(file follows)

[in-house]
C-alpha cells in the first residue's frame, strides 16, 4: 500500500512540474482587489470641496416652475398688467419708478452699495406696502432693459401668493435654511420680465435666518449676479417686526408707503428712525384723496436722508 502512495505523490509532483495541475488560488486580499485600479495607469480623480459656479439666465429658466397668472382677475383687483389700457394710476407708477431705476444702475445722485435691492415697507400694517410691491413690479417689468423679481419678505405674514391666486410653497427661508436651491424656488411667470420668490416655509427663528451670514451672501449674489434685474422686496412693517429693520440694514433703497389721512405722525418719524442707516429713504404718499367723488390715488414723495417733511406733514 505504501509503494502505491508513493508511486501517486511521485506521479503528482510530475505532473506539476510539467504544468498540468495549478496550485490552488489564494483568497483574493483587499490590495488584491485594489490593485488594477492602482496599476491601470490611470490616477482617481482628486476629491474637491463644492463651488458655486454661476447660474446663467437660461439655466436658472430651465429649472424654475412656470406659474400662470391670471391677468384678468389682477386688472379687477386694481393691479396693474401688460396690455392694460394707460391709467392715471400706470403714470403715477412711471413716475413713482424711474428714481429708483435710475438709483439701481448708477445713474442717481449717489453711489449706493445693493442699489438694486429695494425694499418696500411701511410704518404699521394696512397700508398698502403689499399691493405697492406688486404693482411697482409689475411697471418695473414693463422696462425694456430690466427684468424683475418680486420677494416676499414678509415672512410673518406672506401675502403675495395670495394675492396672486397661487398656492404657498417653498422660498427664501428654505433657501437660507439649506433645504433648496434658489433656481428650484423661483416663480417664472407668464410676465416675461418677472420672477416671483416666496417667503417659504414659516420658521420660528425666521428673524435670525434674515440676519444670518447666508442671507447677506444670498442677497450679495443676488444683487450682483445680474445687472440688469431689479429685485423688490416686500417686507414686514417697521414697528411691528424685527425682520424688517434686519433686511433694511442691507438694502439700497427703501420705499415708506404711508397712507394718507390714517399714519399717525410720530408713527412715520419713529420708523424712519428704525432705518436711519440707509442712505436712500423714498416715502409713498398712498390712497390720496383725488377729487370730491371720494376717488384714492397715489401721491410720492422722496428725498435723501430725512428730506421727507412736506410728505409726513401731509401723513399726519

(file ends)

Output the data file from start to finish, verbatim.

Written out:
[in-house]
C-alpha cells in the first residue's frame, strides 16, 4: 500500500512540474482587489470641496416652475398688467419708478452699495406696502432693459401668493435654511420680465435666518449676479417686526408707503428712525384723496436722508 502512495505523490509532483495541475488560488486580499485600479495607469480623480459656479439666465429658466397668472382677475383687483389700457394710476407708477431705476444702475445722485435691492415697507400694517410691491413690479417689468423679481419678505405674514391666486410653497427661508436651491424656488411667470420668490416655509427663528451670514451672501449674489434685474422686496412693517429693520440694514433703497389721512405722525418719524442707516429713504404718499367723488390715488414723495417733511406733514 505504501509503494502505491508513493508511486501517486511521485506521479503528482510530475505532473506539476510539467504544468498540468495549478496550485490552488489564494483568497483574493483587499490590495488584491485594489490593485488594477492602482496599476491601470490611470490616477482617481482628486476629491474637491463644492463651488458655486454661476447660474446663467437660461439655466436658472430651465429649472424654475412656470406659474400662470391670471391677468384678468389682477386688472379687477386694481393691479396693474401688460396690455392694460394707460391709467392715471400706470403714470403715477412711471413716475413713482424711474428714481429708483435710475438709483439701481448708477445713474442717481449717489453711489449706493445693493442699489438694486429695494425694499418696500411701511410704518404699521394696512397700508398698502403689499399691493405697492406688486404693482411697482409689475411697471418695473414693463422696462425694456430690466427684468424683475418680486420677494416676499414678509415672512410673518406672506401675502403675495395670495394675492396672486397661487398656492404657498417653498422660498427664501428654505433657501437660507439649506433645504433648496434658489433656481428650484423661483416663480417664472407668464410676465416675461418677472420672477416671483416666496417667503417659504414659516420658521420660528425666521428673524435670525434674515440676519444670518447666508442671507447677506444670498442677497450679495443676488444683487450682483445680474445687472440688469431689479429685485423688490416686500417686507414686514417697521414697528411691528424685527425682520424688517434686519433686511433694511442691507438694502439700497427703501420705499415708506404711508397712507394718507390714517399714519399717525410720530408713527412715520419713529420708523424712519428704525432705518436711519440707509442712505436712500423714498416715502409713498398712498390712497390720496383725488377729487370730491371720494376717488384714492397715489401721491410720492422722496428725498435723501430725512428730506421727507412736506410728505409726513401731509401723513399726519